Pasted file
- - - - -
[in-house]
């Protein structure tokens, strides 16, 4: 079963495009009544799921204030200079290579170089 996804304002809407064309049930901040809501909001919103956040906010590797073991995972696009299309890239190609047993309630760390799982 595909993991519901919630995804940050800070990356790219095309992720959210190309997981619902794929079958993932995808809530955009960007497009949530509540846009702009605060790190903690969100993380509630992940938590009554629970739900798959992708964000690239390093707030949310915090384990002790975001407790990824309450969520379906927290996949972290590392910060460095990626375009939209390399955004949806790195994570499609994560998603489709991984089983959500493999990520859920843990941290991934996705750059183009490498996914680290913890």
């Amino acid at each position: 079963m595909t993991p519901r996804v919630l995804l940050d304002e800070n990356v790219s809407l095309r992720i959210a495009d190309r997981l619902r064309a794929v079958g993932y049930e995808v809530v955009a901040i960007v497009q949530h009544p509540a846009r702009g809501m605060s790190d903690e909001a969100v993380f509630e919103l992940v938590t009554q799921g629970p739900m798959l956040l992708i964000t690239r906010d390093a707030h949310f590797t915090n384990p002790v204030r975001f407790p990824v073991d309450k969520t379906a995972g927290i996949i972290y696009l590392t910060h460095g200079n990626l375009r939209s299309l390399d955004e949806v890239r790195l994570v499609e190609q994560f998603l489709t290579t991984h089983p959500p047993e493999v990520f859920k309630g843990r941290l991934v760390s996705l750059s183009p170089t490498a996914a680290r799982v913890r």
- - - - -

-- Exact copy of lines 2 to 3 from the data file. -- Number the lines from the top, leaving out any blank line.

């Protein structure tokens, strides 16, 4: 079963495009009544799921204030200079290579170089 996804304002809407064309049930901040809501909001919103956040906010590797073991995972696009299309890239190609047993309630760390799982 595909993991519901919630995804940050800070990356790219095309992720959210190309997981619902794929079958993932995808809530955009960007497009949530509540846009702009605060790190903690969100993380509630992940938590009554629970739900798959992708964000690239390093707030949310915090384990002790975001407790990824309450969520379906927290996949972290590392910060460095990626375009939209390399955004949806790195994570499609994560998603489709991984089983959500493999990520859920843990941290991934996705750059183009490498996914680290913890």
């Amino acid at each position: 079963m595909t993991p519901r996804v919630l995804l940050d304002e800070n990356v790219s809407l095309r992720i959210a495009d190309r997981l619902r064309a794929v079958g993932y049930e995808v809530v955009a901040i960007v497009q949530h009544p509540a846009r702009g809501m605060s790190d903690e909001a969100v993380f509630e919103l992940v938590t009554q799921g629970p739900m798959l956040l992708i964000t690239r906010d390093a707030h949310f590797t915090n384990p002790v204030r975001f407790p990824v073991d309450k969520t379906a995972g927290i996949i972290y696009l590392t910060h460095g200079n990626l375009r939209s299309l390399d955004e949806v890239r790195l994570v499609e190609q994560f998603l489709t290579t991984h089983p959500p047993e493999v990520f859920k309630g843990r941290l991934v760390s996705l750059s183009p170089t490498a996914a680290r799982v913890r």